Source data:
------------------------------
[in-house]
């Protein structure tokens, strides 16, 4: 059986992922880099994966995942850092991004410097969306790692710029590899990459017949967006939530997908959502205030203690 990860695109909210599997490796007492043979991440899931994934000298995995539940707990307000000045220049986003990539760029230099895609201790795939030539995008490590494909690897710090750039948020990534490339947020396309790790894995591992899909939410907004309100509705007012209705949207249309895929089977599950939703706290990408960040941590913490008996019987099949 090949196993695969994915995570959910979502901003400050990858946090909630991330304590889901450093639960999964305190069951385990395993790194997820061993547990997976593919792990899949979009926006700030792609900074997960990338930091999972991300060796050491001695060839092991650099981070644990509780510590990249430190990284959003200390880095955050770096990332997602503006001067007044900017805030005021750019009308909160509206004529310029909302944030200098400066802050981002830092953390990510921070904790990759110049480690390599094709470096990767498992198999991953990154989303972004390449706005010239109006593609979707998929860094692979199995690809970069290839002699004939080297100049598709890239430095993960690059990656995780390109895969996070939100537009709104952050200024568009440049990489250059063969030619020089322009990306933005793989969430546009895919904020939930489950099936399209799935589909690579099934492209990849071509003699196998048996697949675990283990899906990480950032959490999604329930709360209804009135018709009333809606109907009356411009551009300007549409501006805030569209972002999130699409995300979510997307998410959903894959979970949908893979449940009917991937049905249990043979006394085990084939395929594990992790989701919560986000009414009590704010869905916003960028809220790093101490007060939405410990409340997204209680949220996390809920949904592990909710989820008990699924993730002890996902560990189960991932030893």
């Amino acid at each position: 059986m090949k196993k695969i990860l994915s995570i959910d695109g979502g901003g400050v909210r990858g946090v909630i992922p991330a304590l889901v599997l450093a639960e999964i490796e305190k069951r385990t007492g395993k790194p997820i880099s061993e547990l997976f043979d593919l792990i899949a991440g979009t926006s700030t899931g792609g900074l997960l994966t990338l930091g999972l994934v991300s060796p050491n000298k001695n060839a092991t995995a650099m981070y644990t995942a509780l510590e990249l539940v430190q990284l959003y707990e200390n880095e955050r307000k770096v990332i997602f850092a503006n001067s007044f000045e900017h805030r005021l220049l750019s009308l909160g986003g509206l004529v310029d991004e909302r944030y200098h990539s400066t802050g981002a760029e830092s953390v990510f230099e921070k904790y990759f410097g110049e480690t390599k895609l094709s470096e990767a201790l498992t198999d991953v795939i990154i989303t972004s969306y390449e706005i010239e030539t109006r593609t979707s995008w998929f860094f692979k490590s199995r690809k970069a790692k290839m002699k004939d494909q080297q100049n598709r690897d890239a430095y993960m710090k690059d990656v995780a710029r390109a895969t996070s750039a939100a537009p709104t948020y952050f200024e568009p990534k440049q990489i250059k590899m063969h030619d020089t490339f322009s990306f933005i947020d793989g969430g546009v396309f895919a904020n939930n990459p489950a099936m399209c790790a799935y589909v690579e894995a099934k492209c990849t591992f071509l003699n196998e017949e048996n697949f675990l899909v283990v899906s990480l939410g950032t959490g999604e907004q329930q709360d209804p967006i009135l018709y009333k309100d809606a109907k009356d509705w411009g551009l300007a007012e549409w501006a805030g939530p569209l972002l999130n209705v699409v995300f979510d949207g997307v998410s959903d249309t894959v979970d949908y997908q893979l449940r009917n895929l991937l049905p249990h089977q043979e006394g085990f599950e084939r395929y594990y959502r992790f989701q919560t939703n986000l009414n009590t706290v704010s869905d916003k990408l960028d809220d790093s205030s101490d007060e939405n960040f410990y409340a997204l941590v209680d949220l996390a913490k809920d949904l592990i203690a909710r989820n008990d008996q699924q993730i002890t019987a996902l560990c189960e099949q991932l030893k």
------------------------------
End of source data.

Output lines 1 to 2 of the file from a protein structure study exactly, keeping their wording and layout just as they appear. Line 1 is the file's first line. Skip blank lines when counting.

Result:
[in-house]
């Protein structure tokens, strides 16, 4: 059986992922880099994966995942850092991004410097969306790692710029590899990459017949967006939530997908959502205030203690 990860695109909210599997490796007492043979991440899931994934000298995995539940707990307000000045220049986003990539760029230099895609201790795939030539995008490590494909690897710090750039948020990534490339947020396309790790894995591992899909939410907004309100509705007012209705949207249309895929089977599950939703706290990408960040941590913490008996019987099949 090949196993695969994915995570959910979502901003400050990858946090909630991330304590889901450093639960999964305190069951385990395993790194997820061993547990997976593919792990899949979009926006700030792609900074997960990338930091999972991300060796050491001695060839092991650099981070644990509780510590990249430190990284959003200390880095955050770096990332997602503006001067007044900017805030005021750019009308909160509206004529310029909302944030200098400066802050981002830092953390990510921070904790990759110049480690390599094709470096990767498992198999991953990154989303972004390449706005010239109006593609979707998929860094692979199995690809970069290839002699004939080297100049598709890239430095993960690059990656995780390109895969996070939100537009709104952050200024568009440049990489250059063969030619020089322009990306933005793989969430546009895919904020939930489950099936399209799935589909690579099934492209990849071509003699196998048996697949675990283990899906990480950032959490999604329930709360209804009135018709009333809606109907009356411009551009300007549409501006805030569209972002999130699409995300979510997307998410959903894959979970949908893979449940009917991937049905249990043979006394085990084939395929594990992790989701919560986000009414009590704010869905916003960028809220790093101490007060939405410990409340997204209680949220996390809920949904592990909710989820008990699924993730002890996902560990189960991932030893």